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Why Should We Be Concerned About Biological Warfare?

Why Should We Be Concerned About Biological Warfare? There is a widespread tendency to think about defense against biological warfare as unnecessary, as someone else's responsibility, or as simply too difficult. Unfortunately, however, the dangers posed by biological weapons did not disappear when the United States began to unilaterally dismantle its own of-fensive program in 1969. The dangers did not vanish with the signing of the Biological and Toxin Weapons Convention of 1972, and they did not dissipate with the end of the Cold War or the threat of nuclear retaliation against Iraq during the Persian Gulf conflict. Only by planning and investing in the right training and defensive measures can we diminish the likelihood that biological weapons will be used and reduce the risks, disruption, and casualties in the event that such weapons are used.1 Fortunately, significant improvements can be made in our defensive posture at relatively modest levels of investment, and both the Department of http://www.deepdyve.com/assets/images/DeepDyve-Logo-lg.png JAMA American Medical Association

Why Should We Be Concerned About Biological Warfare?

JAMA , Volume 278 (5) – Aug 6, 1997

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Publisher
American Medical Association
Copyright
Copyright © 1997 American Medical Association. All Rights Reserved. Applicable FARS/DFARS Restrictions Apply to Government Use.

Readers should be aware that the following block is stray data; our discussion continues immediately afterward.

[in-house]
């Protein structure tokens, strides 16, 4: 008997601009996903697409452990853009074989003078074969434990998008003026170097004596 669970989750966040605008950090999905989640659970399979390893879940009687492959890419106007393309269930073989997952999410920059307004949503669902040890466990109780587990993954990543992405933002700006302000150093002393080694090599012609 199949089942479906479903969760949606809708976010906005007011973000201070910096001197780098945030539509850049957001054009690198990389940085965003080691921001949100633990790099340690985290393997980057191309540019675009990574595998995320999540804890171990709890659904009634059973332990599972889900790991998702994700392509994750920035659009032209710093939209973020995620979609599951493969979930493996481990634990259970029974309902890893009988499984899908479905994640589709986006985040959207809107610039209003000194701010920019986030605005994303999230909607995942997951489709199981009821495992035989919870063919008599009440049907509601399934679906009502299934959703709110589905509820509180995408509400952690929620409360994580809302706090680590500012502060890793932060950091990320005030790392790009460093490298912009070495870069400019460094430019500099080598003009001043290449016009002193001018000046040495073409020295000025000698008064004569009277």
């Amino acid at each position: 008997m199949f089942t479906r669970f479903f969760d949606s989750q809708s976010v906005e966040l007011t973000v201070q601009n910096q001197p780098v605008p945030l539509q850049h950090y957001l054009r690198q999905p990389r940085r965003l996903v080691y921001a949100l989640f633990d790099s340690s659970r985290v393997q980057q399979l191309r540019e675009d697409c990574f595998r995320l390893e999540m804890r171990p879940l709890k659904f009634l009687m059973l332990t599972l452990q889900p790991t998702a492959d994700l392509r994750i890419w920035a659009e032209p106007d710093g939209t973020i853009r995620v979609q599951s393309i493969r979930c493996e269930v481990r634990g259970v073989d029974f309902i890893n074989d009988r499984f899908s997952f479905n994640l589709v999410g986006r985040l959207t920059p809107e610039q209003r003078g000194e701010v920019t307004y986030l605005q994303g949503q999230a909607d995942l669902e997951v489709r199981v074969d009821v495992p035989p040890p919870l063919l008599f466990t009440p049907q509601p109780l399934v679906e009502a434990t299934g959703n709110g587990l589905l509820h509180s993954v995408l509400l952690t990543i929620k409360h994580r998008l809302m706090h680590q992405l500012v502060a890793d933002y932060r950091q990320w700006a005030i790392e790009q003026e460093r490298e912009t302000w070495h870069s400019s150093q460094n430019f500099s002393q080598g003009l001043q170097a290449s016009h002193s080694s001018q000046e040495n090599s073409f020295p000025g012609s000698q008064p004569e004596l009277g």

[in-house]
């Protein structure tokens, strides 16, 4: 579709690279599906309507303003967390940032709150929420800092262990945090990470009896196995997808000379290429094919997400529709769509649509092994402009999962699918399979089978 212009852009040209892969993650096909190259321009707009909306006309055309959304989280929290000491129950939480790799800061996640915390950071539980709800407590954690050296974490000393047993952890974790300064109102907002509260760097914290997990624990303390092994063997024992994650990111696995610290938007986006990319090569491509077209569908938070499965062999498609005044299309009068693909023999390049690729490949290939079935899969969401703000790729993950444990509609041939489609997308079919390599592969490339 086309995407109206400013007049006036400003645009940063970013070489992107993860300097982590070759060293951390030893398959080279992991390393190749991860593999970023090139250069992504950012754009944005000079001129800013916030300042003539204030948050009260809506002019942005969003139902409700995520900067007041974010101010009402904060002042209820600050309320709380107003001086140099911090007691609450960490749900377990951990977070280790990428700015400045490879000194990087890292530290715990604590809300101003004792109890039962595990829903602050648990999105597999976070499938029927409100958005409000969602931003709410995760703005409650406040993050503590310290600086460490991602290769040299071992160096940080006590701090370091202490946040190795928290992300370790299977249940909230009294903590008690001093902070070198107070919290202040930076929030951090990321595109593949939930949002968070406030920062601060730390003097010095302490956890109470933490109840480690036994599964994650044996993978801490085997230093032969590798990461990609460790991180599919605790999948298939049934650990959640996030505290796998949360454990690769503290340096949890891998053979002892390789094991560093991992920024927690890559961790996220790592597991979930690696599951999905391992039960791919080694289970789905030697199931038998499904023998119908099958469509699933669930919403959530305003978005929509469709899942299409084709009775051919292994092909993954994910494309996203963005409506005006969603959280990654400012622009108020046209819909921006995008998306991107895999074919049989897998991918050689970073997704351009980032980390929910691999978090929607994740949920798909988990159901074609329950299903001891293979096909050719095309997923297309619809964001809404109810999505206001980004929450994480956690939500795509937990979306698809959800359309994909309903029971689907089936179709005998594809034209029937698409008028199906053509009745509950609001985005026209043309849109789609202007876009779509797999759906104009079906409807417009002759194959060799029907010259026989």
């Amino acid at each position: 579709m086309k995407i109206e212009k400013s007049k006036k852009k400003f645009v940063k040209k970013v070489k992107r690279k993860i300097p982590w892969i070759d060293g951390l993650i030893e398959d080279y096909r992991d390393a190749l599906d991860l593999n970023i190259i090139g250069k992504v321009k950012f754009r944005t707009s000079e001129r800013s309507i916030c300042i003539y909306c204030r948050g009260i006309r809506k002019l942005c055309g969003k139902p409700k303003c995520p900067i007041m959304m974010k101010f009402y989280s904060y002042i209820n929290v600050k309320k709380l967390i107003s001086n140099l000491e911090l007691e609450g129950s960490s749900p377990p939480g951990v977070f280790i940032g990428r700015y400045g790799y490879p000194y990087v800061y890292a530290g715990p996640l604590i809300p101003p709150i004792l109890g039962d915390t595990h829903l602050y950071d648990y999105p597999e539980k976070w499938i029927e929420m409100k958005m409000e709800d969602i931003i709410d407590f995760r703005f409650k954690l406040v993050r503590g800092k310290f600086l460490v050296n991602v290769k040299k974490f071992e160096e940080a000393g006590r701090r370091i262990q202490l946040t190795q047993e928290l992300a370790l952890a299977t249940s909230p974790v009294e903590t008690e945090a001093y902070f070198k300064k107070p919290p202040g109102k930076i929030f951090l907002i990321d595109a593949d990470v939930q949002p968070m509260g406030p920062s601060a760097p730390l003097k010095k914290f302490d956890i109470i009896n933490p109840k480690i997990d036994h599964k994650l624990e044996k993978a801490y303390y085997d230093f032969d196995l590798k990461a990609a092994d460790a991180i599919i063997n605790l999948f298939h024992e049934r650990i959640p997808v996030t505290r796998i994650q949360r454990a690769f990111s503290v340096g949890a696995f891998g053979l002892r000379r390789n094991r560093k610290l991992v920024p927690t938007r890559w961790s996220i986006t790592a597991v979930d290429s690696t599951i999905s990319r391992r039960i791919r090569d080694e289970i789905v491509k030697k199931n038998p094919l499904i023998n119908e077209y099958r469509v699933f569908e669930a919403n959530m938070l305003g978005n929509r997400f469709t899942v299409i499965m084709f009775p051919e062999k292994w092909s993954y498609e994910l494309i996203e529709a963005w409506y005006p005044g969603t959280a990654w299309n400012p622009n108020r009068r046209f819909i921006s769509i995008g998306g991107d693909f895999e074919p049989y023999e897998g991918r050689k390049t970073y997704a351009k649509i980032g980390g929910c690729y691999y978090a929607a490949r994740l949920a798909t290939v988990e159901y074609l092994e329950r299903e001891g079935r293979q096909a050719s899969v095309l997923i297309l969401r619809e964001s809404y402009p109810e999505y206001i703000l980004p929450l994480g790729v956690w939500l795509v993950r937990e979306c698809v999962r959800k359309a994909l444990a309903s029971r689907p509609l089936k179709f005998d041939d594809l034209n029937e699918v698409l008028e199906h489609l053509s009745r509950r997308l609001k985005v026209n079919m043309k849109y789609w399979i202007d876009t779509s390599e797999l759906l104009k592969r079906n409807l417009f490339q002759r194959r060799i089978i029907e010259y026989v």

ISSN
0098-7484
eISSN
1538-3598
DOI
10.1001/jama.1997.03550050093040
Publisher site
See Article on Publisher Site

Abstract

There is a widespread tendency to think about defense against biological warfare as unnecessary, as someone else's responsibility, or as simply too difficult. Unfortunately, however, the dangers posed by biological weapons did not disappear when the United States began to unilaterally dismantle its own of-fensive program in 1969. The dangers did not vanish with the signing of the Biological and Toxin Weapons Convention of 1972, and they did not dissipate with the end of the Cold War or the threat of nuclear retaliation against Iraq during the Persian Gulf conflict. Only by planning and investing in the right training and defensive measures can we diminish the likelihood that biological weapons will be used and reduce the risks, disruption, and casualties in the event that such weapons are used.1 Fortunately, significant improvements can be made in our defensive posture at relatively modest levels of investment, and both the Department of

Journal

JAMAAmerican Medical Association

Published: Aug 6, 1997

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